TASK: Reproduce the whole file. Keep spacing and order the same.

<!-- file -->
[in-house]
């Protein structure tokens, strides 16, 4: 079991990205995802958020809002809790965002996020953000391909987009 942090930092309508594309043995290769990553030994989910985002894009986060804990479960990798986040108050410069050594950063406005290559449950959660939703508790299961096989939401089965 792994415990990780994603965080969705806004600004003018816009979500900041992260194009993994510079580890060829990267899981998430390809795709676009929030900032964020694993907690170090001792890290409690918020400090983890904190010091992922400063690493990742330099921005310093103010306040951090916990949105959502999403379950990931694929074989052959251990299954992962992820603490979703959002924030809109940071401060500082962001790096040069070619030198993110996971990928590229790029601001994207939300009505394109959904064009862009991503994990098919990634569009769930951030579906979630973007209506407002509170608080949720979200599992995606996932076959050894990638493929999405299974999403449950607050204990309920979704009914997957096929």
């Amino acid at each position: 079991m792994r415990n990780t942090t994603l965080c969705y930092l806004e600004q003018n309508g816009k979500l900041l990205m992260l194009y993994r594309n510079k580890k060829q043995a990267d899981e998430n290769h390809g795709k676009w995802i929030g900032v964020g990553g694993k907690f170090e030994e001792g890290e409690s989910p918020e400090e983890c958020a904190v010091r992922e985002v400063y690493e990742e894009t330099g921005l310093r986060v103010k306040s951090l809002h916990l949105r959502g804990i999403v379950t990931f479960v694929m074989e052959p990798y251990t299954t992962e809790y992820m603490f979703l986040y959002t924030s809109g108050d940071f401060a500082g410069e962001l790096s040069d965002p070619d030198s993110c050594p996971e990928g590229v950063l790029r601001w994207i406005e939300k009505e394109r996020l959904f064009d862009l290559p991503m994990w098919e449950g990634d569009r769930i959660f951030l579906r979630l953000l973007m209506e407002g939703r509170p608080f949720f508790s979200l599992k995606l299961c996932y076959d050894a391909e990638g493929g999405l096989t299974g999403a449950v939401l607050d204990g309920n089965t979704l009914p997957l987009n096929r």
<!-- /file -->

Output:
[in-house]
């Protein structure tokens, strides 16, 4: 079991990205995802958020809002809790965002996020953000391909987009 942090930092309508594309043995290769990553030994989910985002894009986060804990479960990798986040108050410069050594950063406005290559449950959660939703508790299961096989939401089965 792994415990990780994603965080969705806004600004003018816009979500900041992260194009993994510079580890060829990267899981998430390809795709676009929030900032964020694993907690170090001792890290409690918020400090983890904190010091992922400063690493990742330099921005310093103010306040951090916990949105959502999403379950990931694929074989052959251990299954992962992820603490979703959002924030809109940071401060500082962001790096040069070619030198993110996971990928590229790029601001994207939300009505394109959904064009862009991503994990098919990634569009769930951030579906979630973007209506407002509170608080949720979200599992995606996932076959050894990638493929999405299974999403449950607050204990309920979704009914997957096929």
């Amino acid at each position: 079991m792994r415990n990780t942090t994603l965080c969705y930092l806004e600004q003018n309508g816009k979500l900041l990205m992260l194009y993994r594309n510079k580890k060829q043995a990267d899981e998430n290769h390809g795709k676009w995802i929030g900032v964020g990553g694993k907690f170090e030994e001792g890290e409690s989910p918020e400090e983890c958020a904190v010091r992922e985002v400063y690493e990742e894009t330099g921005l310093r986060v103010k306040s951090l809002h916990l949105r959502g804990i999403v379950t990931f479960v694929m074989e052959p990798y251990t299954t992962e809790y992820m603490f979703l986040y959002t924030s809109g108050d940071f401060a500082g410069e962001l790096s040069d965002p070619d030198s993110c050594p996971e990928g590229v950063l790029r601001w994207i406005e939300k009505e394109r996020l959904f064009d862009l290559p991503m994990w098919e449950g990634d569009r769930i959660f951030l579906r979630l953000l973007m209506e407002g939703r509170p608080f949720f508790s979200l599992k995606l299961c996932y076959d050894a391909e990638g493929g999405l096989t299974g999403a449950v939401l607050d204990g309920n089965t979704l009914p997957l987009n096929r």